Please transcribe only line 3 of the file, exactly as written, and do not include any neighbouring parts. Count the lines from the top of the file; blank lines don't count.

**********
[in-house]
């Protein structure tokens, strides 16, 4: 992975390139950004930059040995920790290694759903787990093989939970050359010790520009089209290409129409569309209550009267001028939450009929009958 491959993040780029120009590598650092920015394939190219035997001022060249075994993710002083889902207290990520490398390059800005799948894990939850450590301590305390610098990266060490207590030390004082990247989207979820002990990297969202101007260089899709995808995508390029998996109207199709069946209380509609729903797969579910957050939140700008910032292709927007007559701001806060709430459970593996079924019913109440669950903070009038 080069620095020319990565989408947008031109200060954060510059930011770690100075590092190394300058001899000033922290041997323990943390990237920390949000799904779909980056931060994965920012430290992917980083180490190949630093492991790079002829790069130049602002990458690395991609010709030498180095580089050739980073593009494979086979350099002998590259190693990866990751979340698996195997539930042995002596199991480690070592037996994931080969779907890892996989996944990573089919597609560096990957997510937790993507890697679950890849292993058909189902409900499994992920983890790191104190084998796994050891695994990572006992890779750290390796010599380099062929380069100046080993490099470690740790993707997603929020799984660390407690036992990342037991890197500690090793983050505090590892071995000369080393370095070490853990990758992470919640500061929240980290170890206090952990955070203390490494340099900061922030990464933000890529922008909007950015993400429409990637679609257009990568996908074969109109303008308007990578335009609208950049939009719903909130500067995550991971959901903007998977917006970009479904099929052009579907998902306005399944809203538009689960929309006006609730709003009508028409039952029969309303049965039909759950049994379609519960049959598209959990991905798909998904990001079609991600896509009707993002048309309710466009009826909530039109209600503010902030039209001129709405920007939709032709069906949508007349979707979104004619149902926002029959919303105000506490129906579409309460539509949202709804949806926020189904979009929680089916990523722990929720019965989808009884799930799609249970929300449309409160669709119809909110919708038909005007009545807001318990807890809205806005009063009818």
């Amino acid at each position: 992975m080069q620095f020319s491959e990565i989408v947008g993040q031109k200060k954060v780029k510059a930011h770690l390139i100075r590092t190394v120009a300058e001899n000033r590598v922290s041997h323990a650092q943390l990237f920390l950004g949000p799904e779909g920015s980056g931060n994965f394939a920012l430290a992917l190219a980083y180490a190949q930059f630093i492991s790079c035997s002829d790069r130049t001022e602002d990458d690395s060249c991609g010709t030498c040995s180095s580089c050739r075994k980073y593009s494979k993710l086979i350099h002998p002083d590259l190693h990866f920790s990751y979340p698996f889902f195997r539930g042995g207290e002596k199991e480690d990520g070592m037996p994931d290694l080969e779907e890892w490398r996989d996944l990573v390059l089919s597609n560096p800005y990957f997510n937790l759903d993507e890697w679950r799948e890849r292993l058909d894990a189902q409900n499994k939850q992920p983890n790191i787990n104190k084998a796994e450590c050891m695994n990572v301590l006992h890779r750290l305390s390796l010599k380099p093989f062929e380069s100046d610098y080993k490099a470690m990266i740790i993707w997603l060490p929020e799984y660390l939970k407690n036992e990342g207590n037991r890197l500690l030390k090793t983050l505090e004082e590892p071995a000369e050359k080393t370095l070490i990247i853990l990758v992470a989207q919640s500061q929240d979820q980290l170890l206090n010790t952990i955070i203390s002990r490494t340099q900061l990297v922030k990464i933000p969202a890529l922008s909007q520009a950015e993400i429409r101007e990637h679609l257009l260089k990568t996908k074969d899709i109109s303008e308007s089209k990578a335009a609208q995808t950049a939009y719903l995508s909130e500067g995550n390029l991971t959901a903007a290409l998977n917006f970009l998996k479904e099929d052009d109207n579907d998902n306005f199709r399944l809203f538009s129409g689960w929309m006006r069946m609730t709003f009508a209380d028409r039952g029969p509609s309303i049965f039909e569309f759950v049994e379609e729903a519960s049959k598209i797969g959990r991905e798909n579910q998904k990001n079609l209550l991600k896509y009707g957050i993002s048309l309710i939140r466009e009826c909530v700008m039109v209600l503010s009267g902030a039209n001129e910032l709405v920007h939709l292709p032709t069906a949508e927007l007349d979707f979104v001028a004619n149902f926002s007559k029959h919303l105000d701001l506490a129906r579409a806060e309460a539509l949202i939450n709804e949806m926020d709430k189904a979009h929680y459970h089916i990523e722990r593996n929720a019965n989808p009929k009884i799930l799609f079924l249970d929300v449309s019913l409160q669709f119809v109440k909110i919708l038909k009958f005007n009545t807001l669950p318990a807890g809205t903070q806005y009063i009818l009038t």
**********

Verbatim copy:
């Amino acid at each position: 992975m080069q620095f020319s491959e990565i989408v947008g993040q031109k200060k954060v780029k510059a930011h770690l390139i100075r590092t190394v120009a300058e001899n000033r590598v922290s041997h323990a650092q943390l990237f920390l950004g949000p799904e779909g920015s980056g931060n994965f394939a920012l430290a992917l190219a980083y180490a190949q930059f630093i492991s790079c035997s002829d790069r130049t001022e602002d990458d690395s060249c991609g010709t030498c040995s180095s580089c050739r075994k980073y593009s494979k993710l086979i350099h002998p002083d590259l190693h990866f920790s990751y979340p698996f889902f195997r539930g042995g207290e002596k199991e480690d990520g070592m037996p994931d290694l080969e779907e890892w490398r996989d996944l990573v390059l089919s597609n560096p800005y990957f997510n937790l759903d993507e890697w679950r799948e890849r292993l058909d894990a189902q409900n499994k939850q992920p983890n790191i787990n104190k084998a796994e450590c050891m695994n990572v301590l006992h890779r750290l305390s390796l010599k380099p093989f062929e380069s100046d610098y080993k490099a470690m990266i740790i993707w997603l060490p929020e799984y660390l939970k407690n036992e990342g207590n037991r890197l500690l030390k090793t983050l505090e004082e590892p071995a000369e050359k080393t370095l070490i990247i853990l990758v992470a989207q919640s500061q929240d979820q980290l170890l206090n010790t952990i955070i203390s002990r490494t340099q900061l990297v922030k990464i933000p969202a890529l922008s909007q520009a950015e993400i429409r101007e990637h679609l257009l260089k990568t996908k074969d899709i109109s303008e308007s089209k990578a335009a609208q995808t950049a939009y719903l995508s909130e500067g995550n390029l991971t959901a903007a290409l998977n917006f970009l998996k479904e099929d052009d109207n579907d998902n306005f199709r399944l809203f538009s129409g689960w929309m006006r069946m609730t709003f009508a209380d028409r039952g029969p509609s309303i049965f039909e569309f759950v049994e379609e729903a519960s049959k598209i797969g959990r991905e798909n579910q998904k990001n079609l209550l991600k896509y009707g957050i993002s048309l309710i939140r466009e009826c909530v700008m039109v209600l503010s009267g902030a039209n001129e910032l709405v920007h939709l292709p032709t069906a949508e927007l007349d979707f979104v001028a004619n149902f926002s007559k029959h919303l105000d701001l506490a129906r579409a806060e309460a539509l949202i939450n709804e949806m926020d709430k189904a979009h929680y459970h089916i990523e722990r593996n929720a019965n989808p009929k009884i799930l799609f079924l249970d929300v449309s019913l409160q669709f119809v109440k909110i919708l038909k009958f005007n009545t807001l669950p318990a807890g809205t903070q806005y009063i009818l009038t």